Ethnic Diversity lifts Dance Drama profile

One of the most endearing features of Indian culture, music and dances is their universal appeal, attracting people of other ethnicities and nationalities.

Taj Mahal: A Dance Drama, scheduled to be held at the ASB Theatre in Aotea Centre in Auckland City on March 31, 2012, will bear testimony to that belief, if the interest evinced by the resident communities thus far is any indication.

Our auditions for instance, held in Auckland on April 30 and May 1, were attended by more than 100 men, women and younger members of the society, eager to obtain a role in what promises to be a spectacular show.

‘Taj Mahal’ would be a massive production, with colourful costumes, lilting music and most important of all, a blend of several forms of Indian dances. These could include Bharata Natyam, Kuchipudi, Mohini Attam, Kathak and a few other forms that are popular in the state of Kerala in South India.

This Dance Drama will bring together artistes performing different traditional styles of Indian dances on the same stage, giving vent to their talent.

We were pleased that the audience will have a unique opportunity of witnessing the performance of the students of the Auckland based Arabesque Dance School.

Aishwarya Entertainments Limited, an Event Management Company, which is producing the programme, has brought together a number of professionals to take responsibility in various areas of production to ensure that ‘Taj Mahal’ lives up to its promise of delivering the theme of romance, respect and man’s anguish over the loss of his partner.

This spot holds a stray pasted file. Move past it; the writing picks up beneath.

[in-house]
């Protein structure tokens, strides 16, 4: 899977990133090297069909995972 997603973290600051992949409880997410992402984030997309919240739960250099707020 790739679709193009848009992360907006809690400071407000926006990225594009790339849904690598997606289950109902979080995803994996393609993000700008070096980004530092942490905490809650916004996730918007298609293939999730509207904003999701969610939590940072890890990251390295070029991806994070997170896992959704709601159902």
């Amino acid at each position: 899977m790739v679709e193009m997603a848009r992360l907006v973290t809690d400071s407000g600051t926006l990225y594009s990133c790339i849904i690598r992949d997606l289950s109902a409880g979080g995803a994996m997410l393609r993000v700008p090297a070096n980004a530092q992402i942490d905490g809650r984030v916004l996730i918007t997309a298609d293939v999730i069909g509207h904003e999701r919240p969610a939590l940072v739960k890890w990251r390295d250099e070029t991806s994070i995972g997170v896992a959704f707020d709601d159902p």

New Zealanders are increasingly being captivated by the richness of India’s past and contemporary culture, an evidence of which is the inclusion of ‘Indian Segments’ in the Auckland Arts Festival and other events held throughout the year.

While Bollywood had made its impact among the film-going public, artistic expositions are also evincing widespread interest among the Indian Diaspora and other ethnic communities.

A Project such as ‘Taj Mahal,’ with its colourful costumes draped in equally colourful history, will indubitably attract a cross-section of the society here.

The Company has commissioned Narsing Rao, a dance director and choreographer based in Hyderabad, India to select dancers and other artists, choreograph scenes and provide a training programme to groom their talent.

Mr Rao was in Auckland in April to attend to initial tasks and select dancers and other artistes.

Rehearsals for the Programme will commence in October.

Magnificent edifice

Built over a period of 22 years in the 17th Century, Taj Mahal is a magnificent edifice in memory of Mumtaz, the wife of Shah Jahan, an emperor of the Mughal era.

More than 20,000 were involved in its construction. UNESCO has accorded the statue of a “World Heritage Site’ to Taj Mahal.

Taj Mahal is also cited as one of the Seven Wonders of the Modern World.

Sasi Nambissan is Director of Aishwarya Entertainments Limited, an Event Management Company based in Auckland.

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